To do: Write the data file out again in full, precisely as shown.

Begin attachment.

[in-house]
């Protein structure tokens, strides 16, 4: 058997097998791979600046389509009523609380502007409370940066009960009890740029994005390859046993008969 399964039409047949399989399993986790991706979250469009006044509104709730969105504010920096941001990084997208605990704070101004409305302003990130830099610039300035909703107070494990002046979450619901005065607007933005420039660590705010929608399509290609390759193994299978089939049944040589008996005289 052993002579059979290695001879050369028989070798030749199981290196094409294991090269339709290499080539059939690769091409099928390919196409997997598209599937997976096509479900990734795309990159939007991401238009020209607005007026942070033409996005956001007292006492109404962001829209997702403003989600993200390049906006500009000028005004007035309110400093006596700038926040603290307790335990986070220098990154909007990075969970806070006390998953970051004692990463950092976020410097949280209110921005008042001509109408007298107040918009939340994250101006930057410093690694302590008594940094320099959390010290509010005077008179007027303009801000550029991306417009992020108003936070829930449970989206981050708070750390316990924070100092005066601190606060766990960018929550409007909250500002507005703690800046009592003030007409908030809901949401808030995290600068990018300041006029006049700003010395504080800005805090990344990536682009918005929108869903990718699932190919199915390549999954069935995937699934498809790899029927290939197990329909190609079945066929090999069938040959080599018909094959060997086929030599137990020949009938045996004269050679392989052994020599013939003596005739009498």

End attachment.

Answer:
[in-house]
């Protein structure tokens, strides 16, 4: 058997097998791979600046389509009523609380502007409370940066009960009890740029994005390859046993008969 399964039409047949399989399993986790991706979250469009006044509104709730969105504010920096941001990084997208605990704070101004409305302003990130830099610039300035909703107070494990002046979450619901005065607007933005420039660590705010929608399509290609390759193994299978089939049944040589008996005289 052993002579059979290695001879050369028989070798030749199981290196094409294991090269339709290499080539059939690769091409099928390919196409997997598209599937997976096509479900990734795309990159939007991401238009020209607005007026942070033409996005956001007292006492109404962001829209997702403003989600993200390049906006500009000028005004007035309110400093006596700038926040603290307790335990986070220098990154909007990075969970806070006390998953970051004692990463950092976020410097949280209110921005008042001509109408007298107040918009939340994250101006930057410093690694302590008594940094320099959390010290509010005077008179007027303009801000550029991306417009992020108003936070829930449970989206981050708070750390316990924070100092005066601190606060766990960018929550409007909250500002507005703690800046009592003030007409908030809901949401808030995290600068990018300041006029006049700003010395504080800005805090990344990536682009918005929108869903990718699932190919199915390549999954069935995937699934498809790899029927290939197990329909190609079945066929090999069938040959080599018909094959060997086929030599137990020949009938045996004269050679392989052994020599013939003596005739009498």